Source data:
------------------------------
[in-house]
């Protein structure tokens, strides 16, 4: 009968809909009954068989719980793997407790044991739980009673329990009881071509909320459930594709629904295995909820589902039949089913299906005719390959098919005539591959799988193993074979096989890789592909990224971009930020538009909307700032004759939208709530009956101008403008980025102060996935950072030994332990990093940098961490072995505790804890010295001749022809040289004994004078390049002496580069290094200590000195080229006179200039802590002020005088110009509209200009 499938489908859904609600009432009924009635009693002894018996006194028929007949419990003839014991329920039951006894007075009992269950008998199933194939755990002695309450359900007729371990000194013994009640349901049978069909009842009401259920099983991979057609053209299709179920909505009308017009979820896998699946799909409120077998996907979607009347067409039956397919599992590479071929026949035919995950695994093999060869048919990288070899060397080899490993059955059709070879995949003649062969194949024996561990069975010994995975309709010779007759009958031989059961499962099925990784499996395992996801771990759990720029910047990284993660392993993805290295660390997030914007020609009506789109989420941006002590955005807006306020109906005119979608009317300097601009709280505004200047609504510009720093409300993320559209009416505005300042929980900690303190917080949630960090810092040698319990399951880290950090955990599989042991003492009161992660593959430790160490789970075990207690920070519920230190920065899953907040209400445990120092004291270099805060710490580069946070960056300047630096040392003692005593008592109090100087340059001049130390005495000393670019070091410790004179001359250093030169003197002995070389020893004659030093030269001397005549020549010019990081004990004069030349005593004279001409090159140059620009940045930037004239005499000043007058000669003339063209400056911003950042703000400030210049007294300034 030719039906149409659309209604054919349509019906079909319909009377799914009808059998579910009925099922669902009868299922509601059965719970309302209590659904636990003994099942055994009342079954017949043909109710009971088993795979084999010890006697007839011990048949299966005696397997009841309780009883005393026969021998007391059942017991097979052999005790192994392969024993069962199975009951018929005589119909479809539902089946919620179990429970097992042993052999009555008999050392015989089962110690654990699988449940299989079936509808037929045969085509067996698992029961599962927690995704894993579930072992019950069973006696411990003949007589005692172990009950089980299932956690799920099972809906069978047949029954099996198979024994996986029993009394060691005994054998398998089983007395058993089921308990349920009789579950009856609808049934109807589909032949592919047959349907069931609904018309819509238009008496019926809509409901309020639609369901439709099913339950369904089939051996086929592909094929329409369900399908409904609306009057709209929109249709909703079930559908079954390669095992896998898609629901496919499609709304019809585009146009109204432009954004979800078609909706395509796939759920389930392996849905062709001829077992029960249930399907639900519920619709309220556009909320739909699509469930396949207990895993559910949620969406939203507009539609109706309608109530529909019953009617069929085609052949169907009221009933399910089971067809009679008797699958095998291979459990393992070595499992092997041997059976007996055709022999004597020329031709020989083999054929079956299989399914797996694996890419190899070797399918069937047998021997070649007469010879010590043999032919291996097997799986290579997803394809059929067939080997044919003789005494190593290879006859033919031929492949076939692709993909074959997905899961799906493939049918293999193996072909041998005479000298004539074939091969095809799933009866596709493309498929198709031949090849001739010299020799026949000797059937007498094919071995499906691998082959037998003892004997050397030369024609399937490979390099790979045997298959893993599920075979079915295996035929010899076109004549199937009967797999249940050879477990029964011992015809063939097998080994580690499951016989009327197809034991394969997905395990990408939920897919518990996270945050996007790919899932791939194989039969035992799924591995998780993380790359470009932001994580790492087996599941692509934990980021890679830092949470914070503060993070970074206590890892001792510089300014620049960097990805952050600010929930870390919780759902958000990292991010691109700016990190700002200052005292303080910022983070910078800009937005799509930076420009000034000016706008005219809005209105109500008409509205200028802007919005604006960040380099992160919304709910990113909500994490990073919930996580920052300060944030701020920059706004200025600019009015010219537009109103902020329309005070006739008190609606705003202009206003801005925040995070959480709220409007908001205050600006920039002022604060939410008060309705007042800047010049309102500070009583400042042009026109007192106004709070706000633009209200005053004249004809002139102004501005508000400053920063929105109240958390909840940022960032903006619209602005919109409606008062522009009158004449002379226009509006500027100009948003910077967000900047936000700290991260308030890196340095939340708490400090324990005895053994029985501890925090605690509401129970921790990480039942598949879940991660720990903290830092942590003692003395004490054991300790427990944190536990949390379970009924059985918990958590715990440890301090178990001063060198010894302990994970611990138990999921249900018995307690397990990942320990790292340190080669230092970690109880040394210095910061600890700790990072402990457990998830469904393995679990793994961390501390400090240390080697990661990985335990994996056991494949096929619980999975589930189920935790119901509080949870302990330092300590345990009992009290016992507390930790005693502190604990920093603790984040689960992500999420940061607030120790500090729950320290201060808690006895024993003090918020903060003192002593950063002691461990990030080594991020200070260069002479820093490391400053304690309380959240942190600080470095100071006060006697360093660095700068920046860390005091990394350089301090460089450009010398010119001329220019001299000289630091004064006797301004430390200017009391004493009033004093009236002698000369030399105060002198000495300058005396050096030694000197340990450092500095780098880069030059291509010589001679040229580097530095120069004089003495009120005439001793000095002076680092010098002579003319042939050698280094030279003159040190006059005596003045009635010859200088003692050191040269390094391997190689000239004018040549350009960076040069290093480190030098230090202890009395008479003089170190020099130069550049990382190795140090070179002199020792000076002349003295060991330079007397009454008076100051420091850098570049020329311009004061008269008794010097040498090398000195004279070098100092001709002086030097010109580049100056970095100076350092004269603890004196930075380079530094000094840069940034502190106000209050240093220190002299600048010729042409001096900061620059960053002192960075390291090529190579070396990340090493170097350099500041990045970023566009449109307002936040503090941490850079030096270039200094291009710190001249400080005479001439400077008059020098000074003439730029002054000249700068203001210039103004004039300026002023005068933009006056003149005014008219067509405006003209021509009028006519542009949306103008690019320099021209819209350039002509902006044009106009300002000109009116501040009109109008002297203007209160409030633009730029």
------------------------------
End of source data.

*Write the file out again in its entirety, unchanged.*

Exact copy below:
[in-house]
């Protein structure tokens, strides 16, 4: 009968809909009954068989719980793997407790044991739980009673329990009881071509909320459930594709629904295995909820589902039949089913299906005719390959098919005539591959799988193993074979096989890789592909990224971009930020538009909307700032004759939208709530009956101008403008980025102060996935950072030994332990990093940098961490072995505790804890010295001749022809040289004994004078390049002496580069290094200590000195080229006179200039802590002020005088110009509209200009 499938489908859904609600009432009924009635009693002894018996006194028929007949419990003839014991329920039951006894007075009992269950008998199933194939755990002695309450359900007729371990000194013994009640349901049978069909009842009401259920099983991979057609053209299709179920909505009308017009979820896998699946799909409120077998996907979607009347067409039956397919599992590479071929026949035919995950695994093999060869048919990288070899060397080899490993059955059709070879995949003649062969194949024996561990069975010994995975309709010779007759009958031989059961499962099925990784499996395992996801771990759990720029910047990284993660392993993805290295660390997030914007020609009506789109989420941006002590955005807006306020109906005119979608009317300097601009709280505004200047609504510009720093409300993320559209009416505005300042929980900690303190917080949630960090810092040698319990399951880290950090955990599989042991003492009161992660593959430790160490789970075990207690920070519920230190920065899953907040209400445990120092004291270099805060710490580069946070960056300047630096040392003692005593008592109090100087340059001049130390005495000393670019070091410790004179001359250093030169003197002995070389020893004659030093030269001397005549020549010019990081004990004069030349005593004279001409090159140059620009940045930037004239005499000043007058000669003339063209400056911003950042703000400030210049007294300034 030719039906149409659309209604054919349509019906079909319909009377799914009808059998579910009925099922669902009868299922509601059965719970309302209590659904636990003994099942055994009342079954017949043909109710009971088993795979084999010890006697007839011990048949299966005696397997009841309780009883005393026969021998007391059942017991097979052999005790192994392969024993069962199975009951018929005589119909479809539902089946919620179990429970097992042993052999009555008999050392015989089962110690654990699988449940299989079936509808037929045969085509067996698992029961599962927690995704894993579930072992019950069973006696411990003949007589005692172990009950089980299932956690799920099972809906069978047949029954099996198979024994996986029993009394060691005994054998398998089983007395058993089921308990349920009789579950009856609808049934109807589909032949592919047959349907069931609904018309819509238009008496019926809509409901309020639609369901439709099913339950369904089939051996086929592909094929329409369900399908409904609306009057709209929109249709909703079930559908079954390669095992896998898609629901496919499609709304019809585009146009109204432009954004979800078609909706395509796939759920389930392996849905062709001829077992029960249930399907639900519920619709309220556009909320739909699509469930396949207990895993559910949620969406939203507009539609109706309608109530529909019953009617069929085609052949169907009221009933399910089971067809009679008797699958095998291979459990393992070595499992092997041997059976007996055709022999004597020329031709020989083999054929079956299989399914797996694996890419190899070797399918069937047998021997070649007469010879010590043999032919291996097997799986290579997803394809059929067939080997044919003789005494190593290879006859033919031929492949076939692709993909074959997905899961799906493939049918293999193996072909041998005479000298004539074939091969095809799933009866596709493309498929198709031949090849001739010299020799026949000797059937007498094919071995499906691998082959037998003892004997050397030369024609399937490979390099790979045997298959893993599920075979079915295996035929010899076109004549199937009967797999249940050879477990029964011992015809063939097998080994580690499951016989009327197809034991394969997905395990990408939920897919518990996270945050996007790919899932791939194989039969035992799924591995998780993380790359470009932001994580790492087996599941692509934990980021890679830092949470914070503060993070970074206590890892001792510089300014620049960097990805952050600010929930870390919780759902958000990292991010691109700016990190700002200052005292303080910022983070910078800009937005799509930076420009000034000016706008005219809005209105109500008409509205200028802007919005604006960040380099992160919304709910990113909500994490990073919930996580920052300060944030701020920059706004200025600019009015010219537009109103902020329309005070006739008190609606705003202009206003801005925040995070959480709220409007908001205050600006920039002022604060939410008060309705007042800047010049309102500070009583400042042009026109007192106004709070706000633009209200005053004249004809002139102004501005508000400053920063929105109240958390909840940022960032903006619209602005919109409606008062522009009158004449002379226009509006500027100009948003910077967000900047936000700290991260308030890196340095939340708490400090324990005895053994029985501890925090605690509401129970921790990480039942598949879940991660720990903290830092942590003692003395004490054991300790427990944190536990949390379970009924059985918990958590715990440890301090178990001063060198010894302990994970611990138990999921249900018995307690397990990942320990790292340190080669230092970690109880040394210095910061600890700790990072402990457990998830469904393995679990793994961390501390400090240390080697990661990985335990994996056991494949096929619980999975589930189920935790119901509080949870302990330092300590345990009992009290016992507390930790005693502190604990920093603790984040689960992500999420940061607030120790500090729950320290201060808690006895024993003090918020903060003192002593950063002691461990990030080594991020200070260069002479820093490391400053304690309380959240942190600080470095100071006060006697360093660095700068920046860390005091990394350089301090460089450009010398010119001329220019001299000289630091004064006797301004430390200017009391004493009033004093009236002698000369030399105060002198000495300058005396050096030694000197340990450092500095780098880069030059291509010589001679040229580097530095120069004089003495009120005439001793000095002076680092010098002579003319042939050698280094030279003159040190006059005596003045009635010859200088003692050191040269390094391997190689000239004018040549350009960076040069290093480190030098230090202890009395008479003089170190020099130069550049990382190795140090070179002199020792000076002349003295060991330079007397009454008076100051420091850098570049020329311009004061008269008794010097040498090398000195004279070098100092001709002086030097010109580049100056970095100076350092004269603890004196930075380079530094000094840069940034502190106000209050240093220190002299600048010729042409001096900061620059960053002192960075390291090529190579070396990340090493170097350099500041990045970023566009449109307002936040503090941490850079030096270039200094291009710190001249400080005479001439400077008059020098000074003439730029002054000249700068203001210039103004004039300026002023005068933009006056003149005014008219067509405006003209021509009028006519542009949306103008690019320099021209819209350039002509902006044009106009300002000109009116501040009109109008002297203007209160409030633009730029």